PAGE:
Just wait, we will see conspiracy theories that Saddam was not hanged...

Discussion in 'Politics & Religion' started by ZZZzzzzzzz, Dec 29, 2006.

  1. (If they don't do a public hanging, televised, so that all the Iraqi people know for sure that Saddam is dead, the conspiracy theories will be rampant...)

    Saddam to hang, but confusion over how soon

    Fri Dec 29, 2006 8:28 AM ET

    By Mariam Karouny

    BAGHDAD (Reuters) - Senior Iraqi officials on Friday dismissed suggestions from Washington that they would hang Saddam Hussein this weekend and said some in cabinet were pushing for the execution to be put off for a month or more.

    But Shi'ite Prime Minister Nuri al-Maliki, who has called for the ousted president put to death this year for killing and oppressing Shi'ites, said there would be "no review or delay" in the sentence following this week's failure of Saddam's appeal.

    And a defense lawyer said he thought Saddam might well die on Saturday after lawyers were told to collect his belongings.

    But in a continuation of public confusion at the highest levels and secrecy over the historic proceedings, Iraq's Justice Ministry, which must carry out the execution, denied it had taken custody of Saddam from his U.S. military jailers and said it could not legally hang him for nearly a month.

    One senior cabinet official told Reuters that ethnic Kurdish minority leaders were pressing for a second trial, for genocide against Kurds in the 1980s, to conclude before any execution.

    "It's none of the Americans' business to decide when," a senior Justice Ministry official said after a U.S. official said Saddam could die as early as Saturday. He insisted the ministry could not legally put him to death until January 26, when 30 days will have elapsed since the appeals court gave its judgment.

    With some of Saddam's fellow Sunnis angry at what they see as a political act of vengeance by the U.S.-sponsored court and many Kurds keen to see him first convicted of genocide against them, the timing of Saddam's walk to the gallows is an explosive issue for a country on the brink of sectarian civil war.

    Saddam's conviction on November 5 was hailed by President Bush as a triumph for the democracy he promised to foster in Iraq after the 2003 invasion. With U.S. public support for the war slumping as the number of American dead approaches 3,000, Washington is likely to welcome the death of Saddam, despite misgivings among many allies about capital punishment.

    Two senior Iraqi cabinet members told Reuters they did not expect an execution in the coming days, not least because of a religious holiday lasting until January 7. The Saddam-era Penal Code bars executions on holidays. But another government source advised reporters to be ready for such news in the coming week.

    Najib al-Naimi, a former Qatari justice minister who helped defend Saddam, told Al Jazeera: "The Americans called the defense team to pick up his personal belongings. All these indications show he will probably be executed tomorrow."

    "NO DELAY"

    Maliki has not commented on the timing since Tuesday's announcement by the appeals court. But, according to an official statement, he told relatives of some of those killed during Saddam's three decades in power: "There is no review or delay in carrying out the execution against the criminal Saddam."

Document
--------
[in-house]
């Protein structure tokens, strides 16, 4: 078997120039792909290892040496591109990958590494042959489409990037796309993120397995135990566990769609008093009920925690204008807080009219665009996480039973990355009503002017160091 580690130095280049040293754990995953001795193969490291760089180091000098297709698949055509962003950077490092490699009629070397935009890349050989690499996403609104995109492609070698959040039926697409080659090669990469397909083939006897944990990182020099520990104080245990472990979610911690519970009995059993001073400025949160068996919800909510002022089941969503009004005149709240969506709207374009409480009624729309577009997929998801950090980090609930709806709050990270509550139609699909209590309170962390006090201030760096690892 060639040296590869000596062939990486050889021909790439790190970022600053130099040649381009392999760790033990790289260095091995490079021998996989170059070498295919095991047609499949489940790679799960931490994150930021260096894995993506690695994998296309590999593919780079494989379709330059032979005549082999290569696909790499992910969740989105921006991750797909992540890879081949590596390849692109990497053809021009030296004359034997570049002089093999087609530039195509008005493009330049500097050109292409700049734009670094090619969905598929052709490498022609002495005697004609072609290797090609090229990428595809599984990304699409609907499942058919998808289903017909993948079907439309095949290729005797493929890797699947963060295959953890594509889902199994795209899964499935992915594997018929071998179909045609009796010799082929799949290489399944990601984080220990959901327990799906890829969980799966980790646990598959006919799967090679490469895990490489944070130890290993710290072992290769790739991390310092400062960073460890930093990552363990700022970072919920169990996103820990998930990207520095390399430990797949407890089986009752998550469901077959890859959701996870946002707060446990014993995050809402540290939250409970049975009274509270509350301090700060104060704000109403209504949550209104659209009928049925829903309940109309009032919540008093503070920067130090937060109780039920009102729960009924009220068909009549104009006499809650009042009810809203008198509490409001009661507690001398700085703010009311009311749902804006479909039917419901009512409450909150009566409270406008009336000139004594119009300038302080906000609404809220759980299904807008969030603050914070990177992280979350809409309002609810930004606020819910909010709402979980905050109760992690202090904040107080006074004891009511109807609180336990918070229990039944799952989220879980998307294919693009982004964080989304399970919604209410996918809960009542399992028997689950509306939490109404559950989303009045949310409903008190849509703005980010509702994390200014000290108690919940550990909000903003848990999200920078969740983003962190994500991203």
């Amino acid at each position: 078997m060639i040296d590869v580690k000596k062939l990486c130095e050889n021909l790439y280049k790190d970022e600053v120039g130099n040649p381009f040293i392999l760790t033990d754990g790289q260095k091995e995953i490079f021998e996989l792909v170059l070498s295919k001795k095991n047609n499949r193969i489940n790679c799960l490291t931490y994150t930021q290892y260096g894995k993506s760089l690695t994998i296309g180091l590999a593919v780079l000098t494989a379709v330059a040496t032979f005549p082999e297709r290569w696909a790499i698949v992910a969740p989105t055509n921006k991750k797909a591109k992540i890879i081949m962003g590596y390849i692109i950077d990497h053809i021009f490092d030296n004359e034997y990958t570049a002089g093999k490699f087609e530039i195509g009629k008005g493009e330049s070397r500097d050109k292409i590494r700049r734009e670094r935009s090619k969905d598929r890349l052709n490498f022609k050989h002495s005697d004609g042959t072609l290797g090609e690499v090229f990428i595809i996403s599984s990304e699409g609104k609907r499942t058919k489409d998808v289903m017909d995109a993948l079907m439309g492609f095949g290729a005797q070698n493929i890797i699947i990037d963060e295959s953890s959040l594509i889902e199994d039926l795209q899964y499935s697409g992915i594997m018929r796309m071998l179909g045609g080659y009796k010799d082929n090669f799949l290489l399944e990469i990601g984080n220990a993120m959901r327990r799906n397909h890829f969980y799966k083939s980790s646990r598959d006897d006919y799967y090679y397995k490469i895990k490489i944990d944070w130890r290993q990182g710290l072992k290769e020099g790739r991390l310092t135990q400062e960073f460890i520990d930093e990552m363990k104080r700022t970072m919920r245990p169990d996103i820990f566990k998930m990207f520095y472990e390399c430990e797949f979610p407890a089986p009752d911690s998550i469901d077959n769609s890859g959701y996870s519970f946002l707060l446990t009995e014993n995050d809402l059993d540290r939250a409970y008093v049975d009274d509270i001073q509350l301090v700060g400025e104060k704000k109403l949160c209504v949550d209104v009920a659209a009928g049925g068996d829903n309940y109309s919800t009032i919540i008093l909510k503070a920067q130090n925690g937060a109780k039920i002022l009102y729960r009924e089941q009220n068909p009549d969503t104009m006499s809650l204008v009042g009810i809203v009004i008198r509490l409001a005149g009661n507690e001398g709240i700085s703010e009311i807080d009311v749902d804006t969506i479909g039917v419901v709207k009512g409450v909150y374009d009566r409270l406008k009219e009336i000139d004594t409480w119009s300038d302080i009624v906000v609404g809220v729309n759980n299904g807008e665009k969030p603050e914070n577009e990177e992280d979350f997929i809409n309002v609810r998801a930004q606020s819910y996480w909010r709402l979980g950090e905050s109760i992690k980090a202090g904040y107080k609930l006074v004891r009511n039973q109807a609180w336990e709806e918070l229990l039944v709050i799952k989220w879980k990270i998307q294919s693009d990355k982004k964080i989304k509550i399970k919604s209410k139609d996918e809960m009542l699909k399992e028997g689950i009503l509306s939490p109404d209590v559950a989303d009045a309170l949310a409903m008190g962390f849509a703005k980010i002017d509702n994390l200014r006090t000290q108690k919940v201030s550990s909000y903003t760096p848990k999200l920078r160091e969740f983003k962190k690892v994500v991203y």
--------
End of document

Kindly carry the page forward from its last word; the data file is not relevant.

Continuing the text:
Apparently responding to talk within his fractious national unity coalition that the execution should wait, he said: "Whoever opposes Saddam's execution is insulting the martyrs ... No one can overrule the death sentence."

    Saddam had a farewell meeting with two of his half-brothers on Thursday, his lawyers said, adding that the fallen dictator was in high spirits. A third half-brother and another aide are also condemned to die for crimes against humanity.

    The senior official at the Justice Ministry said they could not be executed before January 26: "If they don't want to break the law, they cannot execute him before the 30 days is up," he said.

    A court spokesman and a cabinet minister said that could be brought forward if the president decreed it -- though President Jalal Talabani seems unlikely to do that given his fellow Kurds' hesitations and a personal policy of not signing death warrants.

    Although legally in Iraqi custody, U.S. troops physically keep guard over Saddam. And although Iraqis will carry out the execution, U.S. and Iraqi officials say, it also seems likely U.S. forces will stay on hand throughout for fear that opponents of the former leader could turn it into a public spectacle.

    International human rights groups criticized the year-long trial, during which three defense lawyers were killed and a chief judge resigned complaining of political interference.

    Rights groups, along with many of the United States' Western allies which nearly all ban capital punishment, have voiced unease over the decision to put Saddam and his aides to death.

    (Additional reporting by Suleiman al-Khalidi in Dubai and Ibon Villelabeitia and Alastair Macdonald in Baghdad)
     
  2. Saddam has been dead since the invasion of Bagdad. This is one of his doppels, anyone knows that.
    :)
    Ursa..
     
  3. The monkey prez seems more interested in seeing Saddam hang as a new years gift to neo-commies than digging Osama out of his cave.

    The fact that the monkey has no inclination to bring his business partner to justice for his business partners "alleged crimes" tells volumes who was really behind the crime.
     
  4. See? It's ALL a part of the conspiracy!!!